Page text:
The Peperomia obtusifolia ‘Variegata’ has more than 1,000 cousins in its Peperomia clan; the majority of the species are native to the tropical areas of Central and South America, but a few grow naturally in Florida. Visually, Peperomias vary greatly in appearance; there are trailing, bushy and upright types with foliage that also varies greatly in colouring, variegation, texture and size (from one inch to six inches long). Leaves can be quilted or smooth, variegated or plain and succulent or thin – even hairy.

The glossy, oval, fleshy and multicoloured leaves of the P. obtusifolia ‘Variegata’ come in shades of dark green, olive green and creamy white. This attractive plant is often used in dish gardens, bottle gardens and in other situations where space is limited. In addition, during holidays such as Christmas, Valentine’s, Easter and Mother’s Day, you may find a Peperomia obtusifolia ‘Variegata’ planted snugly beside a Kalanchoe and an Ivy in a gift basket. This is a very common, popular houseplant that can be found almost anywhere – greenhouses, supermarkets, big box stores – and throughout the year.

Robust and easy to care for, about the only thing that this plant is at risk of is rotting from over-watering. Because of its small root system, it’s best to choose a shallow pot to grow it in. Together with that, use an airy, fast-draining potting mixture that will prevent the sensitive roots from growing in a waterlogged container. Always water with care. Allow the growing medium to dry out considerably between each watering session, but never allow it to dry out completely to the point where leaves wilt. P. obtusifolia ‘Variegata’ can handle under-watering much better than it can handle over-watering, but not if it becomes chronic. If you allow the soil to dry out completely too often, the plant will drop healthy leaves, which can be quite alarming. During the winter, be extra careful not to over-water. As an alternative, grow this plant in hydroculture; the plant converts and adapts quickly and effortlessly to the water-based system.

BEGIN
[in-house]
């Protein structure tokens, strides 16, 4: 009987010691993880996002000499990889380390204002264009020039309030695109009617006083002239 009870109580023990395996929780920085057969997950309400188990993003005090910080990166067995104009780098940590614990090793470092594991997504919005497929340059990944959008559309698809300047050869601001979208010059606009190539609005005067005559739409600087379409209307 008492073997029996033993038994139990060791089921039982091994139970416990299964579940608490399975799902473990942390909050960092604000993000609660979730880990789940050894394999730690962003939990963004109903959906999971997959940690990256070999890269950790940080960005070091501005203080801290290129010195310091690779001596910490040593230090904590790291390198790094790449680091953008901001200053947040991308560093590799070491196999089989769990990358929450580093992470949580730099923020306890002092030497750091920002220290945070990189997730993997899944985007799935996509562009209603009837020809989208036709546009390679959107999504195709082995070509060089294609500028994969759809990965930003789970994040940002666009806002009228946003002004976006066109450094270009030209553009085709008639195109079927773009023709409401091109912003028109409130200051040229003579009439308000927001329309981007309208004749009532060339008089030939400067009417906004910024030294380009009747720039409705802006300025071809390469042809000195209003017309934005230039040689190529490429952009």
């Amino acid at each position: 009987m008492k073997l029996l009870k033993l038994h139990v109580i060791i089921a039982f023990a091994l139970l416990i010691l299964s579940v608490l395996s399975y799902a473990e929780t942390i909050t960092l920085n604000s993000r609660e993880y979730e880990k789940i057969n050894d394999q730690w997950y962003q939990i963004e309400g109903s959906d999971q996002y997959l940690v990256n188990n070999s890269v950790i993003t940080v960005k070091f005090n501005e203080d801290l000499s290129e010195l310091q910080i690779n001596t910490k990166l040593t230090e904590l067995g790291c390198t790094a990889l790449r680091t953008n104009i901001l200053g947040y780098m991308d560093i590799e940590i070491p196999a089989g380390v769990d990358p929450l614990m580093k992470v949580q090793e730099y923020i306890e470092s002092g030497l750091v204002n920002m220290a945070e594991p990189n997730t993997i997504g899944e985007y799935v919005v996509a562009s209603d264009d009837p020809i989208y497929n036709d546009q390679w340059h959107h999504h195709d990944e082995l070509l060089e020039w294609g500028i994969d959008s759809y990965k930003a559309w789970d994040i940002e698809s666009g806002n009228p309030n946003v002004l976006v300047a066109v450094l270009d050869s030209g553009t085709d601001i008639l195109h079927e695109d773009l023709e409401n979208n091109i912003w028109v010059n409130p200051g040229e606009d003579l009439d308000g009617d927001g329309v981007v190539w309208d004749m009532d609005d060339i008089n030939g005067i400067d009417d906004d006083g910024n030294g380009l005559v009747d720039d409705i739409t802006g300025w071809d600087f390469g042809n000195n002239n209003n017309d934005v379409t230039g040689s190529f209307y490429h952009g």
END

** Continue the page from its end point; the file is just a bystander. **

P. obtusifolia ‘Variegata’ grows well in a variety of light levels, including shade, but does best in a bright location that receives some direct sunlight. You can grow your plant in a location that offers bright, indirect light and it will do fine, but the preference is a spot where a little early morning eastern or some late afternoon western sunshine is available. Although it will tolerate it, don’t place P. obtusifolia ‘Variegata’ where it’s too shady; the variegation of the plant will be lost. You may have to protect the plant from the direct rays of the sun during the warmer summer months; watch your plant for signs of discontentment.

Average household temperatures between 16°C (60°F) – 24°C (75°F) are fine. The plant prefers to be kept warm; always protect it from cold drafts. Do not expose to temperatures below 10°C (50° F). Humidity is not critical; the dry air of a heated home is tolerated extremely well. Wash the leaves of your plant with a soft cloth occasionally to keep them clean, shiny and free of pests.

In time, especially if grown in areas where light is inadequate, your P. obtusifolia ‘Variegata’ will become tall and leggy. You can prevent this by regularly pinching back the plant to keep it bushy. In addition, trim back young plants a number of times to encourage them to branch out. You can start new plants with the cuttings; they root easily in soil and in water.